A Social Science Theory is a Practical Thing: Social Responses to Communication Technology and Microsoft's Bob

Clifford Nass, Byron Reeves, Stanford Communication Dept.
nass@leland.stanford.edu, reeves@leland.stanford.edu

Seminar on People, Computers, and Design
Stanford University April 14, 1995


For the past five years, we have been collaborating on a new paradigm in human-computer interaction called "Social Responses to Communication Technology" or "SRCT." Essentially, SRCT is a theory and methods that argues that human's interactions with computers and other technologies is fundamentally social and natural. Via a series of experiments, we have demonstrated that one can directly apply theories and methods taken from the social sciences to inform how people will respond to computers. The theory, results, and methods of this research program were used in the development of Microsoft's Bob. In the first part of our talk, we will discuss SRCT. In the second part of our talk, we will demonstrate how SRCT was used to inform the design of Bob.


Professor Clifford Nass is an associate professor of Communication at Stanford University, with appointments in Science, Technology, and Society, Sociology, and Symbolic Systems. He received his B.A. cum laude In Mathematics and his Ph.D. in Sociology, both from Princeton University. He has worked as a computer scientist for the IBM Research Center in Yorktown Heights and Intel Corp. He has been a principal investigator on grants sponsored by US West Advanced Technologies, National Science Foundation, the Center for Integrated Facilities Engineering, the Center for the Study of Language and Information, and Stanford University. He has consulted for such organizations as American Electronics Association, Amoco, Apple, Hewlett-Packard, IBM, Microsoft, Northern Telecomm, and the Smithsonian Institute. He has published over twenty journal articles and book chapters concerning technology and statistical methodology.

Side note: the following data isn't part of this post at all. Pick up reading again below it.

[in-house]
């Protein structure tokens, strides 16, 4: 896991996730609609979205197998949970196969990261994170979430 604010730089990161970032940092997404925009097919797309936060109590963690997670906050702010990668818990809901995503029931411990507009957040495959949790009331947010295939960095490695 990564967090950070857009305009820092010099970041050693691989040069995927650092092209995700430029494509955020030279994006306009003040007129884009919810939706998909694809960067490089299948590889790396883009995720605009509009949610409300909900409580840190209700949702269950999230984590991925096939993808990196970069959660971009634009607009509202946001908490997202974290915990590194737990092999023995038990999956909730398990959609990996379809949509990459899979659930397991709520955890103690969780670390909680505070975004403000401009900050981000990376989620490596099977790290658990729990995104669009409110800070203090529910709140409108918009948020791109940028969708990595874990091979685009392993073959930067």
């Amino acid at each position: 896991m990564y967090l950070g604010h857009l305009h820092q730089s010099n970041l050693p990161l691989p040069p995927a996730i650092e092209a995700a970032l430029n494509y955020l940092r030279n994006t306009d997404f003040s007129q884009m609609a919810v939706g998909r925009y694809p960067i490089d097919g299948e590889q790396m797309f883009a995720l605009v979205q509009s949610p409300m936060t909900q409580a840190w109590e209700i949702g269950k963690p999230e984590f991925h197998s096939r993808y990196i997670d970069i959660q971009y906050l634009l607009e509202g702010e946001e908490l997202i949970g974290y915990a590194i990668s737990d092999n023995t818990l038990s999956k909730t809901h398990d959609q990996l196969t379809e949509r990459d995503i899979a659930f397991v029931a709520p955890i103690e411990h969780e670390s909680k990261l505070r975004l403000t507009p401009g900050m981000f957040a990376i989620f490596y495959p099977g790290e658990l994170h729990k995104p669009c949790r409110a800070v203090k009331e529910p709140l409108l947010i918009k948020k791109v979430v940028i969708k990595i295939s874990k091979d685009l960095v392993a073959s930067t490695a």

Professor Byron Reeves is the Paul C. Edwards Professor of Communication, and Director of the Institute for Communication Research at Stanford University. He is a nationally recognized expert on the psychological processing of media in the areas of attention, emotions, learning, and physiological responses. He has been a consultant to Capital Cities-ABC, The Disney Channel, The Advanced Television Test Center, The Federal Communication Commission, Apple, Hewlett-Packard, Microsoft, IBM, US West, Northern Telecomm, and Congress. He has published extensively in communication, psychology, and neuroscience. His academic background is in graphic design and music (B.F.A., Southern Methodist University) and communication (Ph.D., Michigan State University).


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